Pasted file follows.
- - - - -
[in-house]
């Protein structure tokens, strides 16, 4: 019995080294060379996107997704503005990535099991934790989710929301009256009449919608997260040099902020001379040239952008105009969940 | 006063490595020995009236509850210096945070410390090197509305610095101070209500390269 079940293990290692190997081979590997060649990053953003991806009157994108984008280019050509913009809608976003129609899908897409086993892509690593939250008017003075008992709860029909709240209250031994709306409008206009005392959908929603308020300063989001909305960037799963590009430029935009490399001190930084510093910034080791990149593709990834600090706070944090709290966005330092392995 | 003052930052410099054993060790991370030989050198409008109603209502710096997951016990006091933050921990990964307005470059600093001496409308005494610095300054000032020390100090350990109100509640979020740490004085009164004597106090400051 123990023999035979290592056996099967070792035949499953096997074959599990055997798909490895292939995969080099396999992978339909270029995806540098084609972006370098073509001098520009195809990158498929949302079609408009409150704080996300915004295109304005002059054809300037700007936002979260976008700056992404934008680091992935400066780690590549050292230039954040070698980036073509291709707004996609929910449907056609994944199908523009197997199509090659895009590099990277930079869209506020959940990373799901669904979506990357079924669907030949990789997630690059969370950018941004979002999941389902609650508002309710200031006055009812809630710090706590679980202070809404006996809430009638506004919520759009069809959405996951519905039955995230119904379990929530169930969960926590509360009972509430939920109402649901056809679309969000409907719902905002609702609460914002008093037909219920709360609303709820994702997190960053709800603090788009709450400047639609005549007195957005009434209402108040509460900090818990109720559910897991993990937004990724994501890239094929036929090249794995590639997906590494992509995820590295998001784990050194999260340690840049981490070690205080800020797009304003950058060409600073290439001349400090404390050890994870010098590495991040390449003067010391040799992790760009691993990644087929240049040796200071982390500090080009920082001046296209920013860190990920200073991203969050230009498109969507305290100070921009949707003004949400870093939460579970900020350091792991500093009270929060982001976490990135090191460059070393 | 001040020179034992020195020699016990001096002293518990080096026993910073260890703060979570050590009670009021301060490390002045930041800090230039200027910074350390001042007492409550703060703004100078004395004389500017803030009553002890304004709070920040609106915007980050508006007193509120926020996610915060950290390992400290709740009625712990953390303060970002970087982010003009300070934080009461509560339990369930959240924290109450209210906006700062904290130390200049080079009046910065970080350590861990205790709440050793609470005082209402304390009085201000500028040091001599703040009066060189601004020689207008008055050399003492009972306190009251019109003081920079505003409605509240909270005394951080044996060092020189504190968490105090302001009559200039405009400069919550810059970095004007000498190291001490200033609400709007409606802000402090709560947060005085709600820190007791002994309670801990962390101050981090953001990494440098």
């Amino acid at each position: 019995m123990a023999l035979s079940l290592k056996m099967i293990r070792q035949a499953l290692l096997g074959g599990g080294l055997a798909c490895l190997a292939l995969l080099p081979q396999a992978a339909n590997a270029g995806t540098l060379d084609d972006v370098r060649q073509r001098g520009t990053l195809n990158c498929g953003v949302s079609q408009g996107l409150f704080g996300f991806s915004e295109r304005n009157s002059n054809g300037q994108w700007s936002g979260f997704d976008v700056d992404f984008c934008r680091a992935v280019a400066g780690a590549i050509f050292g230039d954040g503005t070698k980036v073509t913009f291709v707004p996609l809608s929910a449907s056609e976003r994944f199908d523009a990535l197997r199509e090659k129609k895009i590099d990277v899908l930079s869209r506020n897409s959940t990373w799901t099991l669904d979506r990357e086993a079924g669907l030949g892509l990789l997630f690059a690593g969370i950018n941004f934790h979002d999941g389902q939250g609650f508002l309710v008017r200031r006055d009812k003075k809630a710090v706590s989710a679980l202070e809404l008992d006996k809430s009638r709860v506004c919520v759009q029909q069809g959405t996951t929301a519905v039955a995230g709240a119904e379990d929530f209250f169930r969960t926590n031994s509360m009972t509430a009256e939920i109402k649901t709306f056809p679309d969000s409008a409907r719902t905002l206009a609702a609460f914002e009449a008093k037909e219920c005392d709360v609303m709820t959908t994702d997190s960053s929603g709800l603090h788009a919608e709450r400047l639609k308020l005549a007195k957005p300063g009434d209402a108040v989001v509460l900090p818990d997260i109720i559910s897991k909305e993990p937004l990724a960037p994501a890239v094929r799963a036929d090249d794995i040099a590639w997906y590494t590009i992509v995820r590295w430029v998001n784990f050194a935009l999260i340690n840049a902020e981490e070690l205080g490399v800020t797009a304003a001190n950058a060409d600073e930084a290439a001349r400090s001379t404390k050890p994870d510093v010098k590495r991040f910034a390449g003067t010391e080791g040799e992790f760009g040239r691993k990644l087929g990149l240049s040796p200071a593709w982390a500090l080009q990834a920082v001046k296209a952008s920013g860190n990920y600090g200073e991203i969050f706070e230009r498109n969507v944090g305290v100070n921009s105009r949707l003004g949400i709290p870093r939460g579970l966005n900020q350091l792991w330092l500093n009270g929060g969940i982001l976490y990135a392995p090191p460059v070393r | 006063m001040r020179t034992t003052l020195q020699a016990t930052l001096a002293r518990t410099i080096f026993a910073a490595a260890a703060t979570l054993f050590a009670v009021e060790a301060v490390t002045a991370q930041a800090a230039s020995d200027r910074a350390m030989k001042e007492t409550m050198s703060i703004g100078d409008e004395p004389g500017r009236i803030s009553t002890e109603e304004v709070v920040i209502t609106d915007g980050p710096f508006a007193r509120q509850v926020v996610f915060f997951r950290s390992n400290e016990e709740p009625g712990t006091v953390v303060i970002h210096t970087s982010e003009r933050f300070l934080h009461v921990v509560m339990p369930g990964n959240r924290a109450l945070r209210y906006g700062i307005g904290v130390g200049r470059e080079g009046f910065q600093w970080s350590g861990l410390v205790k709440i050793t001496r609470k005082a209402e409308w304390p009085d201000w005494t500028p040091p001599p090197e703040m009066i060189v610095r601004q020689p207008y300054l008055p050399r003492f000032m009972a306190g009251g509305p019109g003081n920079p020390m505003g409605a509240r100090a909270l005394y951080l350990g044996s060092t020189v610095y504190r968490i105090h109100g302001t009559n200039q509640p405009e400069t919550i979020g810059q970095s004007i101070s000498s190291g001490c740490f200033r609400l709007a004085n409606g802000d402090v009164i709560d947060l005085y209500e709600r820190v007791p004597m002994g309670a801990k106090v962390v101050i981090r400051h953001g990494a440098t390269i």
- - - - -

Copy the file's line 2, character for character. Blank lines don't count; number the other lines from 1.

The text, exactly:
């Protein structure tokens, strides 16, 4: 019995080294060379996107997704503005990535099991934790989710929301009256009449919608997260040099902020001379040239952008105009969940 | 006063490595020995009236509850210096945070410390090197509305610095101070209500390269 079940293990290692190997081979590997060649990053953003991806009157994108984008280019050509913009809608976003129609899908897409086993892509690593939250008017003075008992709860029909709240209250031994709306409008206009005392959908929603308020300063989001909305960037799963590009430029935009490399001190930084510093910034080791990149593709990834600090706070944090709290966005330092392995 | 003052930052410099054993060790991370030989050198409008109603209502710096997951016990006091933050921990990964307005470059600093001496409308005494610095300054000032020390100090350990109100509640979020740490004085009164004597106090400051 123990023999035979290592056996099967070792035949499953096997074959599990055997798909490895292939995969080099396999992978339909270029995806540098084609972006370098073509001098520009195809990158498929949302079609408009409150704080996300915004295109304005002059054809300037700007936002979260976008700056992404934008680091992935400066780690590549050292230039954040070698980036073509291709707004996609929910449907056609994944199908523009197997199509090659895009590099990277930079869209506020959940990373799901669904979506990357079924669907030949990789997630690059969370950018941004979002999941389902609650508002309710200031006055009812809630710090706590679980202070809404006996809430009638506004919520759009069809959405996951519905039955995230119904379990929530169930969960926590509360009972509430939920109402649901056809679309969000409907719902905002609702609460914002008093037909219920709360609303709820994702997190960053709800603090788009709450400047639609005549007195957005009434209402108040509460900090818990109720559910897991993990937004990724994501890239094929036929090249794995590639997906590494992509995820590295998001784990050194999260340690840049981490070690205080800020797009304003950058060409600073290439001349400090404390050890994870010098590495991040390449003067010391040799992790760009691993990644087929240049040796200071982390500090080009920082001046296209920013860190990920200073991203969050230009498109969507305290100070921009949707003004949400870093939460579970900020350091792991500093009270929060982001976490990135090191460059070393 | 001040020179034992020195020699016990001096002293518990080096026993910073260890703060979570050590009670009021301060490390002045930041800090230039200027910074350390001042007492409550703060703004100078004395004389500017803030009553002890304004709070920040609106915007980050508006007193509120926020996610915060950290390992400290709740009625712990953390303060970002970087982010003009300070934080009461509560339990369930959240924290109450209210906006700062904290130390200049080079009046910065970080350590861990205790709440050793609470005082209402304390009085201000500028040091001599703040009066060189601004020689207008008055050399003492009972306190009251019109003081920079505003409605509240909270005394951080044996060092020189504190968490105090302001009559200039405009400069919550810059970095004007000498190291001490200033609400709007409606802000402090709560947060005085709600820190007791002994309670801990962390101050981090953001990494440098």